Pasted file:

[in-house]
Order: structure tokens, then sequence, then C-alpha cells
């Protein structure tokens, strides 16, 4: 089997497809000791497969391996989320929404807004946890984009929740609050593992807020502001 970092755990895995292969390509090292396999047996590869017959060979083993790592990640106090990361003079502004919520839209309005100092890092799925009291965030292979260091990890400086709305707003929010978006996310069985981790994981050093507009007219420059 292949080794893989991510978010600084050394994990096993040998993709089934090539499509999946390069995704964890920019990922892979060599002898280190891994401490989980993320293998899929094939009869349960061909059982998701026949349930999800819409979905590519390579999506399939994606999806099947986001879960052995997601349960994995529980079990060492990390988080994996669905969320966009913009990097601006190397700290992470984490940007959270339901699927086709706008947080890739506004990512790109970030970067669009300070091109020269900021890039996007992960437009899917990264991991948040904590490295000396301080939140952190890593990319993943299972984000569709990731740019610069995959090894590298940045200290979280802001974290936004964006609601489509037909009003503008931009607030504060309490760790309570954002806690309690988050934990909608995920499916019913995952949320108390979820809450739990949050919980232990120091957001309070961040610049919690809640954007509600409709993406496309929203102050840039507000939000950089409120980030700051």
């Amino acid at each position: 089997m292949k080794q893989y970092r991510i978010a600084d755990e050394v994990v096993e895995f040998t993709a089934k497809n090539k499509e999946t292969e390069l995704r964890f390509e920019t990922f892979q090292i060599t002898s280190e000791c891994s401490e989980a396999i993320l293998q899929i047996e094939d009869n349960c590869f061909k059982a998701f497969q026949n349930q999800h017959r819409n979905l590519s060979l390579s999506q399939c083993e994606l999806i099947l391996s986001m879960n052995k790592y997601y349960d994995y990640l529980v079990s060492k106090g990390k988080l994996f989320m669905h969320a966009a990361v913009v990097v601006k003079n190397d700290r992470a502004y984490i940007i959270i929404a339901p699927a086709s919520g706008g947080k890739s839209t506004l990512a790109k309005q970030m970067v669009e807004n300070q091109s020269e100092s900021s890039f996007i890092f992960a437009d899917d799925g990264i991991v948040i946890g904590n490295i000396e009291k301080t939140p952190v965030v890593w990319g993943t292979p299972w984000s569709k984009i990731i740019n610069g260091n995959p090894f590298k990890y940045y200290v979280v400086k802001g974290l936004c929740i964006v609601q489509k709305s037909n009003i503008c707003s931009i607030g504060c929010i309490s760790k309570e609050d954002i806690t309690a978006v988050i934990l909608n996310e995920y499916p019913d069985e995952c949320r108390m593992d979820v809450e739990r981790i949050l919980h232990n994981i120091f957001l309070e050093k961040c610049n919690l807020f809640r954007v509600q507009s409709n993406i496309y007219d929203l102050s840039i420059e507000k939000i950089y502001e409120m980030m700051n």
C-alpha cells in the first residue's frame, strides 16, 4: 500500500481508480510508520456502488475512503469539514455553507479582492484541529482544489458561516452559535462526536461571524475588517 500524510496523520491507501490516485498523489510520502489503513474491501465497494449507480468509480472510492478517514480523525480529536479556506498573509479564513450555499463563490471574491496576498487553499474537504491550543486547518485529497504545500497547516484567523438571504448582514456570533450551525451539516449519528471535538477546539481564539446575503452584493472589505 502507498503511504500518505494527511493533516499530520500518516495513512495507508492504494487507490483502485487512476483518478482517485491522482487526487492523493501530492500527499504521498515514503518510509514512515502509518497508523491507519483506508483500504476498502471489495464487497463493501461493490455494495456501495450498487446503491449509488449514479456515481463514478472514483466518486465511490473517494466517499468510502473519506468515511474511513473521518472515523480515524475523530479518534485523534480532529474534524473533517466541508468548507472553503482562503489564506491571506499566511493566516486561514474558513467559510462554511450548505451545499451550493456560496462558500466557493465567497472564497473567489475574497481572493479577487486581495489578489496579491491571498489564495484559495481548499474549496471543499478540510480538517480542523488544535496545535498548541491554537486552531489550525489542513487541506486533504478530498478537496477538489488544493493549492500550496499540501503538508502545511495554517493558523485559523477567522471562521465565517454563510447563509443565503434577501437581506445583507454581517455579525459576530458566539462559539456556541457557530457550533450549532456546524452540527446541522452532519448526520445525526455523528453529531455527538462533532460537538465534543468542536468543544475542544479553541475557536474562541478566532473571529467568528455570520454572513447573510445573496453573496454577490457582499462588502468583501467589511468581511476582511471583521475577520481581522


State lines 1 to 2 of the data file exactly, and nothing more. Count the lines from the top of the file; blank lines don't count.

[in-house]
Order: structure tokens, then sequence, then C-alpha cells